Deadline for submissions: January 30, 2017
Full name / name of organization: Tel Aviv University
Contact email: firstname.lastname@example.org
REMINDER: Jewish-American Fiction and Magical Realism: Narrative Strategies
The editors are seeking contributors for a volume focused on narratological analysis of the magical realism genre in Jewish-American fiction.
Magical Realism – a mode of narration in which the fantastic is organically presented within the fabric of a realistic settings – has long been used in literature to explore issues of a mutable and conflicting nature. Consequently, Jewish-American magical realism was pioneered in the early stages of the 20th century by authors such as Bernard Malamud and Isaac Bashevis Singer, who depicted the possible conflict between ancient Jewish tradition and the American consumer culture. The tension between these two inherently different traditions has risen again, and is aptly depicted by an increasing number of young Jewish-American writers who often interject postmodern sensitivity into their narratives in the form of magical realism. These postmodern tendencies are evident in such narratological ploys as the unreliability of the narrator, the subversion of time and space and the creation of gaps in the text. In fact, contemporary Jewish-American magical realism often involves an intentional attempt to create a subversive reading experience as structural indication of the chasm evoked by the hyphenated identity. In the search to represent a sense of a split self, these authors often resort to the reconfiguration of the temporal-spatial axis of the narrative (displaced objects or subjects that reappear in different places and or times), the subversion of the narrative voice (dead or unreliable narrators) and the collapse of the continuity of the narrative (gaps in the sequence of events). The proposals, for chapters of approximately 6000 words (MLA Style), should focus on the topic of Jewish-American identity through narrative analysis of magical realism in short stories, novels, graphic novels and plays/drama.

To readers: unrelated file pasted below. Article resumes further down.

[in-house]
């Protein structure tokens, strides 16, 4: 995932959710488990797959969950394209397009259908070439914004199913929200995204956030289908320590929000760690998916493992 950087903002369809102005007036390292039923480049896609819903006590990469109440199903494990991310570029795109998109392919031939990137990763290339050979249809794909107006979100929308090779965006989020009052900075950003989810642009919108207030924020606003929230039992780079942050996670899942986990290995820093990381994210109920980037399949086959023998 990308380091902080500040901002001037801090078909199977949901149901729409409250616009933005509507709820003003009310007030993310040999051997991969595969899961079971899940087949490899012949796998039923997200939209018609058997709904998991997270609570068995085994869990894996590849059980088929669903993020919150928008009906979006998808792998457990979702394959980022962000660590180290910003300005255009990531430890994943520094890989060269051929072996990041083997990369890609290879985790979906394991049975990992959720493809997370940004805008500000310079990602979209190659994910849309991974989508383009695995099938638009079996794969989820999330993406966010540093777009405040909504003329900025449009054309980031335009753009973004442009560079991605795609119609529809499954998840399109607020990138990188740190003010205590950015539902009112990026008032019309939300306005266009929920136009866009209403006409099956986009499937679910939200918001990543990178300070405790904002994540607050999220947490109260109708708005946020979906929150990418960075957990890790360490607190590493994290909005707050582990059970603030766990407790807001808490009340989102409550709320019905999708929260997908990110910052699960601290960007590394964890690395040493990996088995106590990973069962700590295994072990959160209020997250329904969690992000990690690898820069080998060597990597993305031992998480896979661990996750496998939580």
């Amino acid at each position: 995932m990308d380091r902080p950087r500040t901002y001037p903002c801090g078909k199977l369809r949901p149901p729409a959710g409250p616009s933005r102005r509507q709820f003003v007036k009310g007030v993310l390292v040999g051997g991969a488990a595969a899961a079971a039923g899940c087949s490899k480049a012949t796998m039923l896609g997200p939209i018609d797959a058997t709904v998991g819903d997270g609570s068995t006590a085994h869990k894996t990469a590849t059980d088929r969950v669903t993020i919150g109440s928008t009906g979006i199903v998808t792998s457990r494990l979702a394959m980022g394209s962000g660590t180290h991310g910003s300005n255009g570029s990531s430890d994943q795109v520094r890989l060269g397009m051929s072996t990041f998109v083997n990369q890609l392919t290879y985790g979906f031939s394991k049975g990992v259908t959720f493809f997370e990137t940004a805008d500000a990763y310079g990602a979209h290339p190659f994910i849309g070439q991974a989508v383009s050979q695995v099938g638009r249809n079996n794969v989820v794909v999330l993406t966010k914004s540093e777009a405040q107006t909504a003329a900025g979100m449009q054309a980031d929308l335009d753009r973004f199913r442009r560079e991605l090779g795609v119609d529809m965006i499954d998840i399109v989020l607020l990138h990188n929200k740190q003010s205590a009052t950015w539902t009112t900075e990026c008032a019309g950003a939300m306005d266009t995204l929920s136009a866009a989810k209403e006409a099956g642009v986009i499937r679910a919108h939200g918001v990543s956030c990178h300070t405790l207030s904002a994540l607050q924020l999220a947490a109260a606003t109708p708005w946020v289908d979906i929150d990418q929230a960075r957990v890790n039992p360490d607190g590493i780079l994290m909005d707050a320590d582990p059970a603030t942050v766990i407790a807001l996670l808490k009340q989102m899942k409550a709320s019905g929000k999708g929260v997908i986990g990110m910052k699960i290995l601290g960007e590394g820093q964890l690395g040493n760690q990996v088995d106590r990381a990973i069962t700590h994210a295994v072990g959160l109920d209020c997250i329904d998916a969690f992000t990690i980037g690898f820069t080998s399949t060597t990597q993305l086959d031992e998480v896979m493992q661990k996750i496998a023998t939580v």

We are particularly interested in chapters that engage the following authors, and we strongly encourage comparative essays based on several works by the same author:
Isaac Bashevis Singer
Cynthia Ozick (The Messiah of Stockholm, The Puttermesser Papers)
Nicole Krauss (The History of Love, Great House)
Dara Horn (In the Image, The World to Come)
Alice Hoffman (The Museum of Extraordinary Things, Incantation)
Michael Chabon (The Amazing Adventures of Kavalier & Clay)
Jonathan Safran-Foer (Everything Is Illuminated)
Steve Stern (“The Tale of a Kite”, “Bruno’s Metamorphosis”, The Frozen Rabbi)
Joseph Skibell (A Blessing on the Moon)
Ben Marcus (The Flame Alphabet)
Mayla Goldberg (Bee Season)
Nathan Englander (“The Gilgul of Park Avenue”)
Art Spiegelman (Maus)
Tony Kushner (Angels in America)
The editors are pursuing a tier 1 academic publication venue. The selection process will therefore be a two-stage review process – an invitation to submit an essay based on your proposal and a final selection of chapters once the completed essays have been submitted.
THE DEADLINE FOR PROPOSALS IS 30 JANUARY 2017, WITH DELIVERY OF COMPLETED ESSAYS BY 31 AUGUST 2017.
Please send the following by 30th January 2017:
A detailed 500-1000 words proposal for an original contribution (adding a preliminary outline to your proposal would be an advantage)
A 100 word bio (including selected publications)
Notifications will be sent to potential contributors by 28th February 2017
Please e-mail both editors:
Inbar Kaminsky, Ph.D. Tel Aviv University: email@example.com
Meyrav Koren-Kuik, Tel Aviv University: firstname.lastname@example.org